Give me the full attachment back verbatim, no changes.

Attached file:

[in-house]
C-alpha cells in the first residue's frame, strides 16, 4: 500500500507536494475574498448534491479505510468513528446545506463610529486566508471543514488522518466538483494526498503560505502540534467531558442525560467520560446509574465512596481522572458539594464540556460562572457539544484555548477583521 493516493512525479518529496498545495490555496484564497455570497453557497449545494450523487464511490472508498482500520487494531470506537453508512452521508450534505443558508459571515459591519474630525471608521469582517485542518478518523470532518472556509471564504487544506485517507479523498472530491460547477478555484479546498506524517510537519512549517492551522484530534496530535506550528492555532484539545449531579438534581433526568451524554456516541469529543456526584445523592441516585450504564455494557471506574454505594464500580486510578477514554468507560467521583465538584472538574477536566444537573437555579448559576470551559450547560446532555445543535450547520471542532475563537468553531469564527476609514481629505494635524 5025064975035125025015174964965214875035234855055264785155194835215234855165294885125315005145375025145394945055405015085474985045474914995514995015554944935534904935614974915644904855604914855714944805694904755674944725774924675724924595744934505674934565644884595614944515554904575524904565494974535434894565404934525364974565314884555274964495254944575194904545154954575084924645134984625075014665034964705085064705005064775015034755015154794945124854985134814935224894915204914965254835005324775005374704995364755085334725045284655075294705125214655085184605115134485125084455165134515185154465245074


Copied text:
[in-house]
C-alpha cells in the first residue's frame, strides 16, 4: 500500500507536494475574498448534491479505510468513528446545506463610529486566508471543514488522518466538483494526498503560505502540534467531558442525560467520560446509574465512596481522572458539594464540556460562572457539544484555548477583521 493516493512525479518529496498545495490555496484564497455570497453557497449545494450523487464511490472508498482500520487494531470506537453508512452521508450534505443558508459571515459591519474630525471608521469582517485542518478518523470532518472556509471564504487544506485517507479523498472530491460547477478555484479546498506524517510537519512549517492551522484530534496530535506550528492555532484539545449531579438534581433526568451524554456516541469529543456526584445523592441516585450504564455494557471506574454505594464500580486510578477514554468507560467521583465538584472538574477536566444537573437555579448559576470551559450547560446532555445543535450547520471542532475563537468553531469564527476609514481629505494635524 5025064975035125025015174964965214875035234855055264785155194835215234855165294885125315005145375025145394945055405015085474985045474914995514995015554944935534904935614974915644904855604914855714944805694904755674944725774924675724924595744934505674934565644884595614944515554904575524904565494974535434894565404934525364974565314884555274964495254944575194904545154954575084924645134984625075014665034964705085064705005064775015034755015154794945124854985134814935224894915204914965254835005324775005374704995364755085334725045284655075294705125214655085184605115134485125084455165134515185154465245074